In previous reports, first-degree relatives have been shown to express D8/17 at intermediate levels, averaging 14.0% of B cells.9 Intermediate expression of D8/17 was also demonstrated in the relatives of patients with Sydenham’s chorea.20 These findings suggest that the B-cell marker is inherited, possibly along autosomal recessive lines. In our study, the absolute percentages of B cells positive for D8/17 in each category (patients with a past history of RF or RHD, first-degree relatives and healthy controls) reflect previous results and increase their reliability and generalisability.9

It is clear that D8/17 expression is not merely a marker of streptococcal infection, as it is not increased in poststreptococcal glomerulonephritis and uncomplicated streptococcal tonsillitis.9,22 However, post-streptococcal reactive arthritis is associated with elevated levels of D8/17, with D8/17 expression not conclusively differentiating between RF and poststreptococcal reactive arthritis in one small series.23

The functional significance of the D8/17 protein remains unknown. It does not match any known protein or HLA.20,24 The antibody to D8/17 has been shown to cross-react with cardiac muscle, skeletal muscle, smooth muscle cells of blood vessels and recombinant M6 streptococcal protein. Adsorption testing showed that B cells from a patient with RHD inhibited the binding of the D8/17 antibody to cardiac muscle. It was thus suggested that the D8/17 antigen may act as a streptococcal binding site on the B cells, and consequently become up-regulated after an infection, with B cells acting as antigen-presenting cells and influencing T-cell-specific cytotoxicity to heart and brain cells.22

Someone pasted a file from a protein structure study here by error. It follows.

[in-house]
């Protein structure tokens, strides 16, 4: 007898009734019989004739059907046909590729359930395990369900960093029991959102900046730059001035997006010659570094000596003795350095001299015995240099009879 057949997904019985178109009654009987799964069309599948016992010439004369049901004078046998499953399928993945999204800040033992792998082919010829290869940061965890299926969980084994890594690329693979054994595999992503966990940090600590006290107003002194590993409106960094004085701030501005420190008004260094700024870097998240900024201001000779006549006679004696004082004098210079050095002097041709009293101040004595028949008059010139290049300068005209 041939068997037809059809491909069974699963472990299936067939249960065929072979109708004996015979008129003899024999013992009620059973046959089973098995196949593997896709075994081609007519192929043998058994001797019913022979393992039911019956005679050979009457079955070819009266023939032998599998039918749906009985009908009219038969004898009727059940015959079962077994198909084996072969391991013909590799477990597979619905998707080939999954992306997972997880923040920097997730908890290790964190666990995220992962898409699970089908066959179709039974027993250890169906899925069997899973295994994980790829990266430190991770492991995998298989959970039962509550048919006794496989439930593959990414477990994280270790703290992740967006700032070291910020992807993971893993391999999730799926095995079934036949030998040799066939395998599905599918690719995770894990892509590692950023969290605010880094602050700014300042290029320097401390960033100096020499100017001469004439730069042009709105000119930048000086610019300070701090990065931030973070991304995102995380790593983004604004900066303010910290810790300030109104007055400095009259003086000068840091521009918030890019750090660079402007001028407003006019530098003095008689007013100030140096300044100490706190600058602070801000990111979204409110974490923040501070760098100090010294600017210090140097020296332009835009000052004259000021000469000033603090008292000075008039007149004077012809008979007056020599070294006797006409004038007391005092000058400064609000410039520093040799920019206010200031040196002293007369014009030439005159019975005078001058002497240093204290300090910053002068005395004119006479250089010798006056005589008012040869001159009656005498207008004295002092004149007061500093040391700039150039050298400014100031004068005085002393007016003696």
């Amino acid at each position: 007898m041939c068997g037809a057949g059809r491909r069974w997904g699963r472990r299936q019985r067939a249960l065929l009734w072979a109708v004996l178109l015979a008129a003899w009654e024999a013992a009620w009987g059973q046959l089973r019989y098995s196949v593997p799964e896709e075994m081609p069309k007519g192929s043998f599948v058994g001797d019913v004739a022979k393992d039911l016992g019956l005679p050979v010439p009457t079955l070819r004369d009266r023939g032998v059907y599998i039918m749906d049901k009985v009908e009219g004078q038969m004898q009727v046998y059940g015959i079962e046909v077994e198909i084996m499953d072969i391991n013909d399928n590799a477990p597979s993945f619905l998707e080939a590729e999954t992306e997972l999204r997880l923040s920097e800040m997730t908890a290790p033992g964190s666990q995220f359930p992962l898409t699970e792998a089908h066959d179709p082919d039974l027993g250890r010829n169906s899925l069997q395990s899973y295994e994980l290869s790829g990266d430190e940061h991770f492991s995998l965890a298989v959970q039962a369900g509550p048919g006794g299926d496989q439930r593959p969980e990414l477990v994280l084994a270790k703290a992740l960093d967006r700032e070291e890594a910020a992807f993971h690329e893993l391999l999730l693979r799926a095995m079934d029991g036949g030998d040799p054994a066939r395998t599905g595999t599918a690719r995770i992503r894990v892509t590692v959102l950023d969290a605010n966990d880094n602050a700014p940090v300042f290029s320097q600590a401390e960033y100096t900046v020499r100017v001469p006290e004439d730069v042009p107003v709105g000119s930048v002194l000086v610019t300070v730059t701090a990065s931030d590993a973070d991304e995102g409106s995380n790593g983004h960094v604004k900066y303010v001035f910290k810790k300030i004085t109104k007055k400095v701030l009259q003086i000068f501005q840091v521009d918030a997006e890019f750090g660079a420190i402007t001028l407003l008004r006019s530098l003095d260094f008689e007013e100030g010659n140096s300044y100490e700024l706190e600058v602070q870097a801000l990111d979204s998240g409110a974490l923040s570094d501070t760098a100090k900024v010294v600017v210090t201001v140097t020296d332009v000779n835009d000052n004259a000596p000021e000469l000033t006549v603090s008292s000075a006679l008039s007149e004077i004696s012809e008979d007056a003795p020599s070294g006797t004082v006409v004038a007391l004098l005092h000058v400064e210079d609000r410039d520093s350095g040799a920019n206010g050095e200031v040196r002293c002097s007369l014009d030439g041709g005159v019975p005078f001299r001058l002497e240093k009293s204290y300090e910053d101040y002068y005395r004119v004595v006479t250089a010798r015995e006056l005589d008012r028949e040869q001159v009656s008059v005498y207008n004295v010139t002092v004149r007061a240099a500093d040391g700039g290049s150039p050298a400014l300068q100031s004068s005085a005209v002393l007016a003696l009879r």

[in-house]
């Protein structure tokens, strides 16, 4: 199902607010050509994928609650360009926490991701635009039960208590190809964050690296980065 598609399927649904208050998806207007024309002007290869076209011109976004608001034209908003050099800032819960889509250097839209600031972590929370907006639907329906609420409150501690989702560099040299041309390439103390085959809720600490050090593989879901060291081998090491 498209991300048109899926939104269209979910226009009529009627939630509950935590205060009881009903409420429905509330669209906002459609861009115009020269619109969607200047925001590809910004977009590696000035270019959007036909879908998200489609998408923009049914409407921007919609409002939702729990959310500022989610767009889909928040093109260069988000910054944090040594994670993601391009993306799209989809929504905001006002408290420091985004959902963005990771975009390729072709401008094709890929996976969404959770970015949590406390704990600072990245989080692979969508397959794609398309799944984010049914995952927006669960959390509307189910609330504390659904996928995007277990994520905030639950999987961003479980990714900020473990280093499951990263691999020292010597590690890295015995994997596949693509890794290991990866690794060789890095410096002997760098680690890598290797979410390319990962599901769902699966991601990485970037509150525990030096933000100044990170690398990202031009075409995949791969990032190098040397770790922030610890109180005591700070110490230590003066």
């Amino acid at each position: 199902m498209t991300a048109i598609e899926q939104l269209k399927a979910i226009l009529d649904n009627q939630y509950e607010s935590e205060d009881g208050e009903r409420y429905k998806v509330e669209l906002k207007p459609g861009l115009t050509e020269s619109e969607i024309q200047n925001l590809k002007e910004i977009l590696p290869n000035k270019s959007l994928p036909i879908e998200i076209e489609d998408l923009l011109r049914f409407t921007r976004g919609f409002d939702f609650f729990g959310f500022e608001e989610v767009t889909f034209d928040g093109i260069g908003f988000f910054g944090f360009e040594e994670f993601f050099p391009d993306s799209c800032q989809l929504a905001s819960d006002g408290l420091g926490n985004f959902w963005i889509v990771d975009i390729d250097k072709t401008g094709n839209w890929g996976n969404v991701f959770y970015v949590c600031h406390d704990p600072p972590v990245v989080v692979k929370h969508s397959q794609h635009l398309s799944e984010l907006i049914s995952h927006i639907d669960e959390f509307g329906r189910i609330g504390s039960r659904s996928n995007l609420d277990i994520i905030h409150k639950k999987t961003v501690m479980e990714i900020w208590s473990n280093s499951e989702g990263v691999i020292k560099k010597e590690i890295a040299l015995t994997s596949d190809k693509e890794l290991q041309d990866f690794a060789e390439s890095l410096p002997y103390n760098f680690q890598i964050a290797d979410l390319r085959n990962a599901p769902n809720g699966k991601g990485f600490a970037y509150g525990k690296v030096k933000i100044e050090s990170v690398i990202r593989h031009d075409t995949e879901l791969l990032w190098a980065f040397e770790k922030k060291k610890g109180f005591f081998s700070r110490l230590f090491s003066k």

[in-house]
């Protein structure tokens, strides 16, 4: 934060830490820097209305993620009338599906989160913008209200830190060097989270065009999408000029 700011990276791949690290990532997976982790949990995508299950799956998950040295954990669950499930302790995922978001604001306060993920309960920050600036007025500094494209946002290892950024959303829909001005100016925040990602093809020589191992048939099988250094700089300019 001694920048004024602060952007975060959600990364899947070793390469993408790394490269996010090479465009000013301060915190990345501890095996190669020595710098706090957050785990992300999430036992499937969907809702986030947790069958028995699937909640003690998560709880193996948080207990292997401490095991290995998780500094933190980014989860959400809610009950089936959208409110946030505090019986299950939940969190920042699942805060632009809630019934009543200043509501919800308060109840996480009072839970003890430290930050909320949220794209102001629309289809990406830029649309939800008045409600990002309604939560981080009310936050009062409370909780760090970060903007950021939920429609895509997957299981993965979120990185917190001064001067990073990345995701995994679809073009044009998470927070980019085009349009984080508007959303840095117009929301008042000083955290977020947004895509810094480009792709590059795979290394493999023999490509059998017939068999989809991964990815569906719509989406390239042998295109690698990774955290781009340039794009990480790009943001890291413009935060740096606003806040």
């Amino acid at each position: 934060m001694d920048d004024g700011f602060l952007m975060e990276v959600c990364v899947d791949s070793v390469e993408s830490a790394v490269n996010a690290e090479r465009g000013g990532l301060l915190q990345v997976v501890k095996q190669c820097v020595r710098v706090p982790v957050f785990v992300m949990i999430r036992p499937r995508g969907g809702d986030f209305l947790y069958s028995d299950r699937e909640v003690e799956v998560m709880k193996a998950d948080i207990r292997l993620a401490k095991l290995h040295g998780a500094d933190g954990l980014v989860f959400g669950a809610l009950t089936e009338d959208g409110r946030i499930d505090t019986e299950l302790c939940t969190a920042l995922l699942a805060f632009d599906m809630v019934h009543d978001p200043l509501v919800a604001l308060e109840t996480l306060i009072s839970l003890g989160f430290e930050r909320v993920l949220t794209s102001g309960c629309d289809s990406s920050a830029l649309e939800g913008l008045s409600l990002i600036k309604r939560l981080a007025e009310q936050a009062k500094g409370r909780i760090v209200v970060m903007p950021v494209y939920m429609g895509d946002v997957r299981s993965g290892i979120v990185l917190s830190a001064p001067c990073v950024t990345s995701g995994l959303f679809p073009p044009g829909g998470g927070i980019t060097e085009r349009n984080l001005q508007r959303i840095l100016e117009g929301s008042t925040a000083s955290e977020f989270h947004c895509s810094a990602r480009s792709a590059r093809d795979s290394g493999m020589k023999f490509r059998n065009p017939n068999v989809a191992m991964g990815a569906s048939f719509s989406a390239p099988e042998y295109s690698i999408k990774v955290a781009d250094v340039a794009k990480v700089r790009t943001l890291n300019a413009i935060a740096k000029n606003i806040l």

For the first time, we evaluated D8/17 as a diagnostic test for RF or RHD by looking at its receiver operator characteristics, and found that a cut-off of 22.1% cells positive for D8/17 was the most accurate break point to distinguish between affected patients and healthy controls. Clearly, a positive test result is not diagnostic of RF or RHD, as 50% of unaffected first-degree relatives and 4% of healthy controls were found to be positive for D8/17. Rather, D8/17 may be seen as a marker of susceptibility to RF. The intermediate level of expression of D8/17 in unaffected first-degree relatives supports the conjecture that susceptibility is inherited rather than acquired. The consistency of the degree of elevation of D8/17 in first-degree relatives, but not controls, in a region where Group A streptococcal (GAS) infection is endemic suggests that inheritance, rather than environment or exposure to GAS, is the cause of the observed difference. Conclusive proof requires a prospective study of D8/17 expression in a high-risk population.

If D8/17 is an inherited marker of susceptibility to RF, it has a number of potential useful clinical applications. A cut-off point could be selected that could “rule out” past or current RF, which would be particularly useful in remote-living patients. In populations with a high incidence of RF, D8/17 could be used as a screening test to identify a group at increased risk of developing RF, who may be suitable for a primary prevention intervention, such as any future GAS vaccine.

A hypothesis is that D8/17, already expressed in excess in susceptible patients, is further augmented by the process that leads to RF. This suggests that D8/17 might be incorporated into the Jones criteria for the diagnosis of acute RF,17 either as an additional major manifestation, or as an obligatory feature in all diagnoses of acute RF. We are presently evaluating this in a larger, prospective study.